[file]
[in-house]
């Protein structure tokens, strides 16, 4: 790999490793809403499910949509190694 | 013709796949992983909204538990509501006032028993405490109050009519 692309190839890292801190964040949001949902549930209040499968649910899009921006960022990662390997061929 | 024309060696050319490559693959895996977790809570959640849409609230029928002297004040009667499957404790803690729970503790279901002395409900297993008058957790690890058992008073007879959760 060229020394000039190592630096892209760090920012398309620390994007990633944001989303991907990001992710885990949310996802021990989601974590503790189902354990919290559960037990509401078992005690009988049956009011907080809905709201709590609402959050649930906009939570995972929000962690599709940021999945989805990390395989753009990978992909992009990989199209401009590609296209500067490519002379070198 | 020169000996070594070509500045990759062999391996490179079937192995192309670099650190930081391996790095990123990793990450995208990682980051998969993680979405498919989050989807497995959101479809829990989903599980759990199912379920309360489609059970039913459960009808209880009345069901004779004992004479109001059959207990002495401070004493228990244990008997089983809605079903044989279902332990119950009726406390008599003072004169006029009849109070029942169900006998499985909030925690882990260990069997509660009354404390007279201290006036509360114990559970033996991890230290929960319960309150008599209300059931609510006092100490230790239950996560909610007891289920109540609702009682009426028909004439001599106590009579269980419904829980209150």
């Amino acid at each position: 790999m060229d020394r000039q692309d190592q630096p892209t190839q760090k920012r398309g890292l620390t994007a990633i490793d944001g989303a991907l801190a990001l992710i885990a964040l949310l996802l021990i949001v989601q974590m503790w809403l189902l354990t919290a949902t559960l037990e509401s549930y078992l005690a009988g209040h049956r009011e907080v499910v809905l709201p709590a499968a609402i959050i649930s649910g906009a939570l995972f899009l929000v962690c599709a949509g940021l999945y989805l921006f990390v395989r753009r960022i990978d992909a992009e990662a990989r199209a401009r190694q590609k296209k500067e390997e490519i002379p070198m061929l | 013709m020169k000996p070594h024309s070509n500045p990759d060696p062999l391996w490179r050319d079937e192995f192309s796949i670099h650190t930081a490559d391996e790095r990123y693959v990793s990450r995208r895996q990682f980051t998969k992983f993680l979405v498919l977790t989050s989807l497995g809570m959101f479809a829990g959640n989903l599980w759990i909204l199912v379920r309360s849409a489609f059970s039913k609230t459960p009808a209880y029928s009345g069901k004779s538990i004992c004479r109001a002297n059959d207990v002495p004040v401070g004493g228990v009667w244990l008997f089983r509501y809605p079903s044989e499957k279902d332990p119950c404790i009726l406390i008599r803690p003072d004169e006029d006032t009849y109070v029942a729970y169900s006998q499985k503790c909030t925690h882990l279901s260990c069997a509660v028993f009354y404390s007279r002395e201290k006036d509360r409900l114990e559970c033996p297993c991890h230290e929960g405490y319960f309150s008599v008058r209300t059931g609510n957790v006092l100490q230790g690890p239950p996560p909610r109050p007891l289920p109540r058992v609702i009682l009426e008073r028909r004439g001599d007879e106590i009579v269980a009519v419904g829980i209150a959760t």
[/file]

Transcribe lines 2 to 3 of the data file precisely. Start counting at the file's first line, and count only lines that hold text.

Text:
């Protein structure tokens, strides 16, 4: 790999490793809403499910949509190694 | 013709796949992983909204538990509501006032028993405490109050009519 692309190839890292801190964040949001949902549930209040499968649910899009921006960022990662390997061929 | 024309060696050319490559693959895996977790809570959640849409609230029928002297004040009667499957404790803690729970503790279901002395409900297993008058957790690890058992008073007879959760 060229020394000039190592630096892209760090920012398309620390994007990633944001989303991907990001992710885990949310996802021990989601974590503790189902354990919290559960037990509401078992005690009988049956009011907080809905709201709590609402959050649930906009939570995972929000962690599709940021999945989805990390395989753009990978992909992009990989199209401009590609296209500067490519002379070198 | 020169000996070594070509500045990759062999391996490179079937192995192309670099650190930081391996790095990123990793990450995208990682980051998969993680979405498919989050989807497995959101479809829990989903599980759990199912379920309360489609059970039913459960009808209880009345069901004779004992004479109001059959207990002495401070004493228990244990008997089983809605079903044989279902332990119950009726406390008599003072004169006029009849109070029942169900006998499985909030925690882990260990069997509660009354404390007279201290006036509360114990559970033996991890230290929960319960309150008599209300059931609510006092100490230790239950996560909610007891289920109540609702009682009426028909004439001599106590009579269980419904829980209150």
């Amino acid at each position: 790999m060229d020394r000039q692309d190592q630096p892209t190839q760090k920012r398309g890292l620390t994007a990633i490793d944001g989303a991907l801190a990001l992710i885990a964040l949310l996802l021990i949001v989601q974590m503790w809403l189902l354990t919290a949902t559960l037990e509401s549930y078992l005690a009988g209040h049956r009011e907080v499910v809905l709201p709590a499968a609402i959050i649930s649910g906009a939570l995972f899009l929000v962690c599709a949509g940021l999945y989805l921006f990390v395989r753009r960022i990978d992909a992009e990662a990989r199209a401009r190694q590609k296209k500067e390997e490519i002379p070198m061929l | 013709m020169k000996p070594h024309s070509n500045p990759d060696p062999l391996w490179r050319d079937e192995f192309s796949i670099h650190t930081a490559d391996e790095r990123y693959v990793s990450r995208r895996q990682f980051t998969k992983f993680l979405v498919l977790t989050s989807l497995g809570m959101f479809a829990g959640n989903l599980w759990i909204l199912v379920r309360s849409a489609f059970s039913k609230t459960p009808a209880y029928s009345g069901k004779s538990i004992c004479r109001a002297n059959d207990v002495p004040v401070g004493g228990v009667w244990l008997f089983r509501y809605p079903s044989e499957k279902d332990p119950c404790i009726l406390i008599r803690p003072d004169e006029d006032t009849y109070v029942a729970y169900s006998q499985k503790c909030t925690h882990l279901s260990c069997a509660v028993f009354y404390s007279r002395e201290k006036d509360r409900l114990e559970c033996p297993c991890h230290e929960g405490y319960f309150s008599v008058r209300t059931g609510n957790v006092l100490q230790g690890p239950p996560p909610r109050p007891l289920p109540r058992v609702i009682l009426e008073r028909r004439g001599d007879e106590i009579v269980a009519v419904g829980i209150a959760t």